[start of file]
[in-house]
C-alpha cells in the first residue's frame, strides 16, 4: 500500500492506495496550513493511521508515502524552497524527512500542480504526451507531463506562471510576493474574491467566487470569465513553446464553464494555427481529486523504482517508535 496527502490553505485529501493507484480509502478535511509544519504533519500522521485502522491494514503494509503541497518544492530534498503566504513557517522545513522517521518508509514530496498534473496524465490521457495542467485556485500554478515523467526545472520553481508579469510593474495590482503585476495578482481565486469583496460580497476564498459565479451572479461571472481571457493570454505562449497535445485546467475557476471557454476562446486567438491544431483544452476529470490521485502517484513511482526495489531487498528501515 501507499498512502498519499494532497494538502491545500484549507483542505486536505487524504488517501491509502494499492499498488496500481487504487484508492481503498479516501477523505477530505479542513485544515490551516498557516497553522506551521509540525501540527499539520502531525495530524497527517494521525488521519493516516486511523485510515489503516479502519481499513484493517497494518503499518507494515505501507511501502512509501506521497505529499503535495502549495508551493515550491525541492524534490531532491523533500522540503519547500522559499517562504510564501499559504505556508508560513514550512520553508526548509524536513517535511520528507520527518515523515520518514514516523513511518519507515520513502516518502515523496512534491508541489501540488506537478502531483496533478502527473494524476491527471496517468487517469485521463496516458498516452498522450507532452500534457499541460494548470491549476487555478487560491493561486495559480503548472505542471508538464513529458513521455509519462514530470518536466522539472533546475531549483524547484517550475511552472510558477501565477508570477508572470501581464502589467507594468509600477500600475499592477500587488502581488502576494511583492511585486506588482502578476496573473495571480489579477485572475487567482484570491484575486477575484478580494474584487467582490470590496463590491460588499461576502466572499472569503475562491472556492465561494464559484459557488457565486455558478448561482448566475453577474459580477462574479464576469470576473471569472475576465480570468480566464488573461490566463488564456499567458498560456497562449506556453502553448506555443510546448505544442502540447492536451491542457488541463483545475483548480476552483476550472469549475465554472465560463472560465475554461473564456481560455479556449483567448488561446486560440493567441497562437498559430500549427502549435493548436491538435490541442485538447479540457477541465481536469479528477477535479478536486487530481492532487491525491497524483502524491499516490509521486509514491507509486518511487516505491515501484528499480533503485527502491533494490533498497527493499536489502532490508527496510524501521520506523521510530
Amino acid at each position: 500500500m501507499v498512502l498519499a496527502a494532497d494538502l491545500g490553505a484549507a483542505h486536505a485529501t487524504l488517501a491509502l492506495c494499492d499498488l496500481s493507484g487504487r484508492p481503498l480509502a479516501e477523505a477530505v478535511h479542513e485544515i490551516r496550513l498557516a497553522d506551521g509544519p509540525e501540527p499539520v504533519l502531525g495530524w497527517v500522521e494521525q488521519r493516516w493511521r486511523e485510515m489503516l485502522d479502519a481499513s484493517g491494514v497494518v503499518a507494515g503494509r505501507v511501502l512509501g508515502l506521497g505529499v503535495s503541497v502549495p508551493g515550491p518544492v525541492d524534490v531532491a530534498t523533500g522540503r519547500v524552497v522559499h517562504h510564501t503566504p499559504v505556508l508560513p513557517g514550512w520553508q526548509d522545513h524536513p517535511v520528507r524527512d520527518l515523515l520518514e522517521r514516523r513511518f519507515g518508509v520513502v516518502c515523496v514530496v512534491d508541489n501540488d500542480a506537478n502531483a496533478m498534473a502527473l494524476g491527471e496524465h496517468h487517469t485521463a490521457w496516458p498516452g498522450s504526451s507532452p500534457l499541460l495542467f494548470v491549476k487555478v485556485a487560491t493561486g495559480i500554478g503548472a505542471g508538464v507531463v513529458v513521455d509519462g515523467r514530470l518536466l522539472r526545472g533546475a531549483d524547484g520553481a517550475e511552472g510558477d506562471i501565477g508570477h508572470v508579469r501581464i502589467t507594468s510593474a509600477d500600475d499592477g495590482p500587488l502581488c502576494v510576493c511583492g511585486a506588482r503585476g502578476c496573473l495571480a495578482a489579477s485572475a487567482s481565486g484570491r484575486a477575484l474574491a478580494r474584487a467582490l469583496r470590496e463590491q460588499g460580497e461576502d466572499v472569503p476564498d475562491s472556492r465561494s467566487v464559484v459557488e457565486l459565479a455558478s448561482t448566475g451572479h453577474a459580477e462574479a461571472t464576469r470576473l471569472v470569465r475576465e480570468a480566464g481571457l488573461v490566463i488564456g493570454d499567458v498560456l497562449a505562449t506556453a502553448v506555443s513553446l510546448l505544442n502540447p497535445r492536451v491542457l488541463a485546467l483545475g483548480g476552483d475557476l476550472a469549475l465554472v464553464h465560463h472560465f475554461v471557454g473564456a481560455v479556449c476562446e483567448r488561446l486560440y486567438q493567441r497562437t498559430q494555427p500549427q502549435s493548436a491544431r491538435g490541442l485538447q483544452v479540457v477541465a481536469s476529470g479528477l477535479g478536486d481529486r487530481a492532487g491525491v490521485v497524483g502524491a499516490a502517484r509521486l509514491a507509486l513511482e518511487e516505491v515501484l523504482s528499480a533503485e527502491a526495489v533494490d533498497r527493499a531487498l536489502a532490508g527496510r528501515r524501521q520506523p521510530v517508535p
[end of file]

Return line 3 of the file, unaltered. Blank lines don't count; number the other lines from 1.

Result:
Amino acid at each position: 500500500m501507499v498512502l498519499a496527502a494532497d494538502l491545500g490553505a484549507a483542505h486536505a485529501t487524504l488517501a491509502l492506495c494499492d499498488l496500481s493507484g487504487r484508492p481503498l480509502a479516501e477523505a477530505v478535511h479542513e485544515i490551516r496550513l498557516a497553522d506551521g509544519p509540525e501540527p499539520v504533519l502531525g495530524w497527517v500522521e494521525q488521519r493516516w493511521r486511523e485510515m489503516l485502522d479502519a481499513s484493517g491494514v497494518v503499518a507494515g503494509r505501507v511501502l512509501g508515502l506521497g505529499v503535495s503541497v502549495p508551493g515550491p518544492v525541492d524534490v531532491a530534498t523533500g522540503r519547500v524552497v522559499h517562504h510564501t503566504p499559504v505556508l508560513p513557517g514550512w520553508q526548509d522545513h524536513p517535511v520528507r524527512d520527518l515523515l520518514e522517521r514516523r513511518f519507515g518508509v520513502v516518502c515523496v514530496v512534491d508541489n501540488d500542480a506537478n502531483a496533478m498534473a502527473l494524476g491527471e496524465h496517468h487517469t485521463a490521457w496516458p498516452g498522450s504526451s507532452p500534457l499541460l495542467f494548470v491549476k487555478v485556485a487560491t493561486g495559480i500554478g503548472a505542471g508538464v507531463v513529458v513521455d509519462g515523467r514530470l518536466l522539472r526545472g533546475a531549483d524547484g520553481a517550475e511552472g510558477d506562471i501565477g508570477h508572470v508579469r501581464i502589467t507594468s510593474a509600477d500600475d499592477g495590482p500587488l502581488c502576494v510576493c511583492g511585486a506588482r503585476g502578476c496573473l495571480a495578482a489579477s485572475a487567482s481565486g484570491r484575486a477575484l474574491a478580494r474584487a467582490l469583496r470590496e463590491q460588499g460580497e461576502d466572499v472569503p476564498d475562491s472556492r465561494s467566487v464559484v459557488e457565486l459565479a455558478s448561482t448566475g451572479h453577474a459580477e462574479a461571472t464576469r470576473l471569472v470569465r475576465e480570468a480566464g481571457l488573461v490566463i488564456g493570454d499567458v498560456l497562449a505562449t506556453a502553448v506555443s513553446l510546448l505544442n502540447p497535445r492536451v491542457l488541463a485546467l483545475g483548480g476552483d475557476l476550472a469549475l465554472v464553464h465560463h472560465f475554461v471557454g473564456a481560455v479556449c476562446e483567448r488561446l486560440y486567438q493567441r497562437t498559430q494555427p500549427q502549435s493548436a491544431r491538435g490541442l485538447q483544452v479540457v477541465a481536469s476529470g479528477l477535479g478536486d481529486r487530481a492532487g491525491v490521485v497524483g502524491a499516490a502517484r509521486l509514491a507509486l513511482e518511487e516505491v515501484l523504482s528499480a533503485e527502491a526495489v533494490d533498497r527493499a531487498l536489502a532490508g527496510r528501515r524501521q520506523p521510530v517508535p